Noting my apparent success at photographing people, a writer once asked me how I did it--how I overcame the pitfalls, perils, and problems of travel portraits. After complimenting him on his alliteration, I said, "It's the kind of camera I use. Only I have access to it, and only I can shoot it. And it's the special brand of film, which only I can get."
So much for the secrets.
Seriously, let me first tell you some of the things I don't do. I rarely, if ever, shoot without permission. I either ask directly or through an interpreter (if I'm fortunate enough to have one on a given assignment); with no interpreter, I'll do it with body language--a gesture; perhaps pointing at the camera; a lot of eye contact; and always, a smile. I don't force a shot, and I don't sneak around, paparazzi style with long lenses, staking things out. That's not my style. Besides, I don't think it results in the best kind of people pictures simply because many people are very giving when I approach directly--they're happy to give me a pose or an expression. Others won't object, but will just go about their business and let me shoot them as they do whatever they were doing. In 20-plus years of this kind of shooting, I find more people who are cooperative than not. And if I find an uncooperative person, I respect his privacy. I say, "Sorry to bother you," and I move on, because right next to that person or right around the corner or down the road there will be 10 people who will be flattered to have their pictures taken.
I think that people, regardless
of language or culture, can immediately sense what kind of person you
are. You impart a sense of presence. If you approach them from your heart,
with humility but with confidence, and with a smile in your eyes as well
as on your face, you're going to get a shot. If you're arrogant,
insecure, or intimidated, that communicates itself as well. For me it's
no problem--I'm just my outgoing self, trying to make the picture
a fun and flattering experience.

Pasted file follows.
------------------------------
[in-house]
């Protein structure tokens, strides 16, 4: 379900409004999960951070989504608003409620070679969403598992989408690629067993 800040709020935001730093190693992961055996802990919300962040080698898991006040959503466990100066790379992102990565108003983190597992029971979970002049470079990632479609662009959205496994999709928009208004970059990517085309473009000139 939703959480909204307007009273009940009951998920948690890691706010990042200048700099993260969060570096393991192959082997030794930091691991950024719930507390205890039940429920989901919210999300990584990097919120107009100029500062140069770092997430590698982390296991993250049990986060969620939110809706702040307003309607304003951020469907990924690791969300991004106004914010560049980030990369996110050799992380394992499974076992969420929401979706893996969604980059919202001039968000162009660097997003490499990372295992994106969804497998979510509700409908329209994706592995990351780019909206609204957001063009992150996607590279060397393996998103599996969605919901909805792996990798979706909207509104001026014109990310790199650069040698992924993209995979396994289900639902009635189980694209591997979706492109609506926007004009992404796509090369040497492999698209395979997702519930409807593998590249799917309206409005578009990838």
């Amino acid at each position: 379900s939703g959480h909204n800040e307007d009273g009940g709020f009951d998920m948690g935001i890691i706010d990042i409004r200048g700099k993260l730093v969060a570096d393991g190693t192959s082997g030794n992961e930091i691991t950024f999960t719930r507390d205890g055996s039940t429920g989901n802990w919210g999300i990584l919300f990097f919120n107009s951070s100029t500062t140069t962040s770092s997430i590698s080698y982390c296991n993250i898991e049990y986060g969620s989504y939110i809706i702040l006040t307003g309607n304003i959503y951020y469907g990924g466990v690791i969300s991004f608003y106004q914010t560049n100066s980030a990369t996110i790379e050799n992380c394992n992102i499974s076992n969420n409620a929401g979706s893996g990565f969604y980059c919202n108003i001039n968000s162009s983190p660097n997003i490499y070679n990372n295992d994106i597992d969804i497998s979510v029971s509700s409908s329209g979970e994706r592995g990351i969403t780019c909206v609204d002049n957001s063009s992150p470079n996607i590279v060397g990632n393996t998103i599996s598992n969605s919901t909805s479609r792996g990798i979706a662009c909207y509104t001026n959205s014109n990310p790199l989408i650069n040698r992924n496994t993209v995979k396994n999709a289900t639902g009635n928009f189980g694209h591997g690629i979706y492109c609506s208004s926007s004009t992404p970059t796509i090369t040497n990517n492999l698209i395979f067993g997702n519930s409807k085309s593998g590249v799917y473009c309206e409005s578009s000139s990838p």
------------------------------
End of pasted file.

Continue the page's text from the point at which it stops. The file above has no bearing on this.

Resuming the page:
Another thing I never do is show up and stick a 200mm lens in someone's face and start shooting. There's almost always some sort of dialog before I take a single picture. If the person is a fruit vendor, I'll buy a piece of fruit and eat it and make some small talk. If he's selling souvenirs and curios, then I might buy something and ask him about the product or the clothing. I'll say, "Gee, my little daughter would like this." Mentioning my daughter is not accidental. I say it sincerely, but deliberately. It humanizes me, says I'm a family man, I have a child. And I usually have pictures of my family in my pocket and I show them. I'm always quick to mention my family. In effect I'm saying, "I'm like you, trying to make a living, I'm not some weird guy with a camera."
This kind of approach can take time, and some of the pictures you see here may have taken two hours. Now, some may have taken two minutes, but I have to put in whatever time it takes. I keep in mind that the two-minute and two-hour photos will balance out over time.
Some of the two-hour ones might actually have taken that long because the person might have first said no. If I really want the shot, I'll hang around, talk some more or buy something and try to create the opportunity for him to change his mind. I'm politely persistent.
I'm not a big believer in tipping or paying for photos. I think it sets a bad precedent for other photographers. But, of course, I've done it. And if someone who is involved in some sort of commerce goes out of his way and gives me time, I'll buy something nice from him, or give him some gifts I may carry in my pocket.
A final important word: Once you've gotten to know the person, spent some time and are at the point of taking the photos, you've got to have the technique down cold and be ready with the equipment so you're not fiddling around. It goes back to that sense of presence you have to have, that confidence in yourself and what you're doing; in a word, professionalism. You can't be fumbling around, digging lenses out of your bag. When I start talking to a person, I've got the right lens on the camera, know how I'm going to handle the background and the angle. I know the shot I'm looking for. I never approach unless I'm ready.
I get my release forms from a neat little book by Susan McCartney titled Travel Photography: A Complete Guide to How to Shoot and Sell, published by Allworth Press. In the back of the book are many short, simplified model release forms in various languages. I take the forms to a local business, make a bunch of copies and put an English translation on the back.